Hood River. Paul got an interview for a school over there on Friday. It looks like an excellent fit. Working with kids that are troubled. Small class sizes. Lots of focus on hands-on learning and experiences. Good rapport with kids is needed.

For those who don’t know the area, Hood River is the wind-surfing capital. The Columbia Gorge brings in windsurfers from all over the world. Just an hour away from Portland, it is also famous for its fruit orchards which people come to visit in the spring when everything is in bloom. Skiing is less than a half hour away. There are hiking, biking, and running trails. The place is an outdoor mecca.

The salary is not great, but enough in this environment to make a start. It is steady, more than Paul could make subbing, and we’re hoping it has a benefit package. It’s something he’ll ask about. It’s a program that is contracted through the school district but the program would be his employer. Also, it’s year-round. So … that makes his salary that much less because he can’t get a job over the summer to add to it. A regular public school job would pay a great deal more. Almost half as much.

Those are the pros and cons. Hood River has been described as a small Bend, minus the Californians.

Tomorrow, we travel to Southern Oregon to shake hands with potential employers. Friday is the interview.

Elsa visited the leaning tower of Pisa and Venice, the two places she’s longed to see since she was old enough to declare such desires. It’s amazing how dreams can come true. Since my parents arrived there, her attitude has changed from homesick to excitement. She also got to play on clay tennis courts — an experience that was fantastic, she said. Her feet never hurt. I see pictures of her smiling from famous landmarks and feel satisfied.

Today is my grandparents’ 65th wedding anniversary. To be strong, to have your mind in tact, and to be in love after all these years — that’s what we all hope for as couples. Paul’s and my 17 years together seem just a beginning.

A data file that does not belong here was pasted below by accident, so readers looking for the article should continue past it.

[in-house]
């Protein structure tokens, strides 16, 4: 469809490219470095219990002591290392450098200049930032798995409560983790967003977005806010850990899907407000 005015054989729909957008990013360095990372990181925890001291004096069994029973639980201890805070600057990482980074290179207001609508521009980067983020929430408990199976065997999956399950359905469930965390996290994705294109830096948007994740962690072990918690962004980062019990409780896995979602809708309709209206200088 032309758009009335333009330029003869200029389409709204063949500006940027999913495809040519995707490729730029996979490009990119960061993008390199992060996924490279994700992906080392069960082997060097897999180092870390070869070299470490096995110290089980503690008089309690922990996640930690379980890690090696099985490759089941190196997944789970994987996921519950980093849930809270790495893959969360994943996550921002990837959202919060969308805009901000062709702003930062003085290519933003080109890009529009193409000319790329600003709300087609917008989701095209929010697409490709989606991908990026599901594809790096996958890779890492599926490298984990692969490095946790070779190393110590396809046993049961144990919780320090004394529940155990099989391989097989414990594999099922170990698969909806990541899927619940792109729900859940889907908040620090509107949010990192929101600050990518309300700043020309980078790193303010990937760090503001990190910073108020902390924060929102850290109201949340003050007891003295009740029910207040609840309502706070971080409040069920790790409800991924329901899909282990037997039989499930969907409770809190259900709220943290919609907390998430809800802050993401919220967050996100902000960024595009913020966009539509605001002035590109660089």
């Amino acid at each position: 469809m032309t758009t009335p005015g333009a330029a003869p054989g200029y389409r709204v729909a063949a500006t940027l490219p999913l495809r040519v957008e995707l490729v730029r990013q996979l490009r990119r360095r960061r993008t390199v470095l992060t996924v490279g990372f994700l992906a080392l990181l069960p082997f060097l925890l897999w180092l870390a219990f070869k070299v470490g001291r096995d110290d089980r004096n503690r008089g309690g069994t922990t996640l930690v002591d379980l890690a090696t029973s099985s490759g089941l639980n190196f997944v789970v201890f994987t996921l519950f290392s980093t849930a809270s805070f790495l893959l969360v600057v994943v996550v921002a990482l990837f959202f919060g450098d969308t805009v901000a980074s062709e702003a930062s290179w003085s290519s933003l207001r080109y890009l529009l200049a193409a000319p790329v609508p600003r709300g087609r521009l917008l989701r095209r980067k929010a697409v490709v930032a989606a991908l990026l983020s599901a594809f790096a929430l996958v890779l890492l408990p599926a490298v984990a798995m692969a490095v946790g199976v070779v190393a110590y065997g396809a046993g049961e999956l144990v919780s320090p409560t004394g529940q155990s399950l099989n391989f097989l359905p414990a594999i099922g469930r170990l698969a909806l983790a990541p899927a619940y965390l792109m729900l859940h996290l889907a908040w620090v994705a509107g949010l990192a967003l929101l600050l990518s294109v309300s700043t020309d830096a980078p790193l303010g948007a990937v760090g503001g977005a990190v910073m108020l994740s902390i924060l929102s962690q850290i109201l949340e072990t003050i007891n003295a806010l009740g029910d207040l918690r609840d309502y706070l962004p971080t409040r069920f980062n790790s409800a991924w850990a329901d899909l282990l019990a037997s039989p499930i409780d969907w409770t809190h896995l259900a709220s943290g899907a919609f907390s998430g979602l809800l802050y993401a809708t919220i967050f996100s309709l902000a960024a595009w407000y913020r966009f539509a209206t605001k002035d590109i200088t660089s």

Grandma described her wedding day. The man who was supposed to sing at the ceremony lived in Idaho and traveled to Spokane. He forgot about the time difference and was an hour late, so he missed it. Grandpa and Grandma sang instead. I expressed dismay at the mistake. She waved off the entire ordeal. She said,

At the time you think it’s a matter of life or death. But they are such little things in the end. They really don’t matter at all.

That same singer went on to become a popular inspirational singer. One time, he was flying home alone and crashed his airplane and was burned badly in the crash. His face, neck and arms were swollen beyond recognition. He made it to the highway but people whizzed by him, afraid to help. Finally, someone stopped.

In the hospital, the doctors said the inhalation of smoke would probably ruin his voice. But it didn’t. And all the while the doctors worked over him, he sang beautiful hymns that rang through the entire hospital.

My grandmother teared up at that point, remembering their good friend.

Time gives us perspective. From when we’re very young and an object is removed from our hands and we cry like the world has ended until our wedding day and something doesn’t work out and we cry like the world has ended or until an employer passes us by or a house gets taken away or … whatever. If I can picture myself at 85 and looking back on it, the situation stops looming large in my consciousness and takes its proper place as something to teach me a lesson or … to help create a memory.

I bet it’s harder to remember the things that run smoothly. It’s the hiccoughs we remember. The interruptions. The mistakes. The interferences. The quirky people. The eccentrics. The tragedies. And with enough time, it seems all those little annoyances or big sorrows turn beautiful and full of grace and wisdom.

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